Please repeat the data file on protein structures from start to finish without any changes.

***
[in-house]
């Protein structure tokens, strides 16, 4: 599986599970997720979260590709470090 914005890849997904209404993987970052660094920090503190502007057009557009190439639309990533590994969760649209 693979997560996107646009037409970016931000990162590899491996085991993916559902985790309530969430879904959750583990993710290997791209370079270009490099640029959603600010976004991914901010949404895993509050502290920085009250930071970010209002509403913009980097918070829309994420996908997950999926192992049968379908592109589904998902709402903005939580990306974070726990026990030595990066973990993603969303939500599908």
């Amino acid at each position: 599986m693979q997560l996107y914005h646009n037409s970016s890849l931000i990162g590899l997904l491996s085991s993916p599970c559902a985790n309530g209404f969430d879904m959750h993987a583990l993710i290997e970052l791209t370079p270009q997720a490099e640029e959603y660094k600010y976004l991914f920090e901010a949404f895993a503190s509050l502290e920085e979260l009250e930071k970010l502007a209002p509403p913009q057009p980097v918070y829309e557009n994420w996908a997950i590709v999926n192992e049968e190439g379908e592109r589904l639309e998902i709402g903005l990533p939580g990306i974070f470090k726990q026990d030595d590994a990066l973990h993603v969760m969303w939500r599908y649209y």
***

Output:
[in-house]
């Protein structure tokens, strides 16, 4: 599986599970997720979260590709470090 914005890849997904209404993987970052660094920090503190502007057009557009190439639309990533590994969760649209 693979997560996107646009037409970016931000990162590899491996085991993916559902985790309530969430879904959750583990993710290997791209370079270009490099640029959603600010976004991914901010949404895993509050502290920085009250930071970010209002509403913009980097918070829309994420996908997950999926192992049968379908592109589904998902709402903005939580990306974070726990026990030595990066973990993603969303939500599908």
């Amino acid at each position: 599986m693979q997560l996107y914005h646009n037409s970016s890849l931000i990162g590899l997904l491996s085991s993916p599970c559902a985790n309530g209404f969430d879904m959750h993987a583990l993710i290997e970052l791209t370079p270009q997720a490099e640029e959603y660094k600010y976004l991914f920090e901010a949404f895993a503190s509050l502290e920085e979260l009250e930071k970010l502007a209002p509403p913009q057009p980097v918070y829309e557009n994420w996908a997950i590709v999926n192992e049968e190439g379908e592109r589904l639309e998902i709402g903005l990533p939580g990306i974070f470090k726990q026990d030595d590994a990066l973990h993603v969760m969303w939500r599908y649209y």